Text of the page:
4

I have a table with user data, where most of the columns can be public or private (so it will be shown or not on the app) and every user can decide which fields to hide. So far I had a couple of ideas.

Extra field for each field

My first idea was to just add a boolean to each fiend to mark if the previos column was public.

---------------------------------------------------------------------------------------
| user_id | user_data_1 | user_data_public_1 | user_data_2 | user_data_public_2 | ... |
|---------|-------------|--------------------|-------------|--------------------|-----|
| int     | string      | boolean            | int         | boolean            | ... |
---------------------------------------------------------------------------------------

In this case I have to use IF(user_data_public_1, user_data_1, NULL) on the SELECT query.

Related table to mark public fields

Another idea was to have the table with the fields and a related table with to mark the public fields:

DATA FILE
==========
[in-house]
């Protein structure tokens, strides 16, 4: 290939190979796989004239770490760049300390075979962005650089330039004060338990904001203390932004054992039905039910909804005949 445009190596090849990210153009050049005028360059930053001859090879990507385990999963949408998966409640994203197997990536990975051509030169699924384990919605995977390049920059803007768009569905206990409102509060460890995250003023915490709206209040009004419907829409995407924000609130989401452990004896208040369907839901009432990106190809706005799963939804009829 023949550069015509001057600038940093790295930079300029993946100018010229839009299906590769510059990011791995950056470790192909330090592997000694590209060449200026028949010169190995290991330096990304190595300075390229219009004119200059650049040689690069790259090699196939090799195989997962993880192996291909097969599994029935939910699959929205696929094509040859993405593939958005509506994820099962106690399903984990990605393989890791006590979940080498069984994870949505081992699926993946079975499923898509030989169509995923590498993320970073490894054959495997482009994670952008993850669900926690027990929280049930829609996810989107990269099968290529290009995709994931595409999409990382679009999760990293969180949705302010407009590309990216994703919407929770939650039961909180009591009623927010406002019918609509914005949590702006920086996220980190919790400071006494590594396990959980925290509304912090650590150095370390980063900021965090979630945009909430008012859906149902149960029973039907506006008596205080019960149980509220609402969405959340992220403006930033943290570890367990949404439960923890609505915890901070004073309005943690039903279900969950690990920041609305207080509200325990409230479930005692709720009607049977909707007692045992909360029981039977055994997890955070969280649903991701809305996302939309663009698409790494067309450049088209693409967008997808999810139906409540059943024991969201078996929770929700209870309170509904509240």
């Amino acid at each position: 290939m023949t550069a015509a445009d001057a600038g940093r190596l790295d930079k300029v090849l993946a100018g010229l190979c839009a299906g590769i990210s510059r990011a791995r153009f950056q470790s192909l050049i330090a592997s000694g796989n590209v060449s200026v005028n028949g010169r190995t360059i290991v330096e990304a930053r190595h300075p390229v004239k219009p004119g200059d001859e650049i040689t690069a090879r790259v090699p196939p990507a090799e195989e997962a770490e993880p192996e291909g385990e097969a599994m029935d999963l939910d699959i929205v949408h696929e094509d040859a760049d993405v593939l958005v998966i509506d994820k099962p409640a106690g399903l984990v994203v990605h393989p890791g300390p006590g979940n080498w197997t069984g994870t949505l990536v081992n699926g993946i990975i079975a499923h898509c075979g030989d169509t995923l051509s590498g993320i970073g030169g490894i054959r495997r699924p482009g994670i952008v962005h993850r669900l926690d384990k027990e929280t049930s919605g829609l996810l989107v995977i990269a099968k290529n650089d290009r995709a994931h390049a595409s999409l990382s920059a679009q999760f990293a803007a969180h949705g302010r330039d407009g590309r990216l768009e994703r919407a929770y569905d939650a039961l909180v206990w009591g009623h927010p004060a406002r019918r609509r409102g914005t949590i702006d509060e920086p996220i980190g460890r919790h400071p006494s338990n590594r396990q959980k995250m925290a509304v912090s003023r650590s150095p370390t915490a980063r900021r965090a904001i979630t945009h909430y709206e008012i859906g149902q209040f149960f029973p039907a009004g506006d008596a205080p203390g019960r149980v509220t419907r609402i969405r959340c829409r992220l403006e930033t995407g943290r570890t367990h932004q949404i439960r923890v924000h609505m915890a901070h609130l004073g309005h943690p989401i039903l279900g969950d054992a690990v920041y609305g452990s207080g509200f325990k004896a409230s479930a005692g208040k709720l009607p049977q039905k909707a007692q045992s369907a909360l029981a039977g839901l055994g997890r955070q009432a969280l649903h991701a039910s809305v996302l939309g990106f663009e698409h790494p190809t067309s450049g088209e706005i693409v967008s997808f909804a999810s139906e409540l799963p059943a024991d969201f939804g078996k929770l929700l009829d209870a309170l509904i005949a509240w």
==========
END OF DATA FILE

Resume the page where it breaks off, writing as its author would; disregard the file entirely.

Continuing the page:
---------------------------------------
| user_id | user_data_1 | user_data_2 |
|---------|-------------|-------------|
| int     | string      | string      |
---------------------------------------

---------------------------------
| user_id | filed_name | public |
|---------|------------|--------|
| int     | string     | string |
---------------------------------

In this case I'd need to do the JOIN and check if the field is public on the related table.

I don't like so much any of the solutions, so is there some elegant and hopefully efficient solution to solve this type of design.

Thanks in advance.

  • What is the maximum number of public columns ? – RolandoMySQLDBA Aug 11 '14 at 15:54
  • The table has around 20 columns and each one can be public or private – pconcepcion Aug 11 '14 at 23:34
4
+50

A slight variation on Rolandos answer. Rather than a TEXT column, you could use an INT column as a mask value. Using a bitwise OR to test the mask would give you way to determine if the field is shown.

select id, 
    case when 1 | mask = mask then col1 end col1,
    case when 2 | mask = mask then col2 end col2,
    case when 4 | mask = mask then col3 end col3,
    case when 8 | mask = mask then col4 end col4,
    ...
from table

So if you want to show columns 1 and 3 then the mask would be 5. Editing the mask is just a matter of adding and subtracting the appropriate values. For example if you want to make column 3 public for a user

update table
set mask = mask + 4
where id = 1 
    and 4 | mask <> mask -- Make sure it isn't already set

Edit By @RolandoMySQLDBA

Perhaps to apply IF function to your idea

SELECT
    IF(POWER(2,0) | mask = mask,fld1,'Private') fld1,
    IF(POWER(2,1) | mask = mask,fld2,'Private') fld2,
    IF(POWER(2,2) | mask = mask,fld3,'Private') fld3,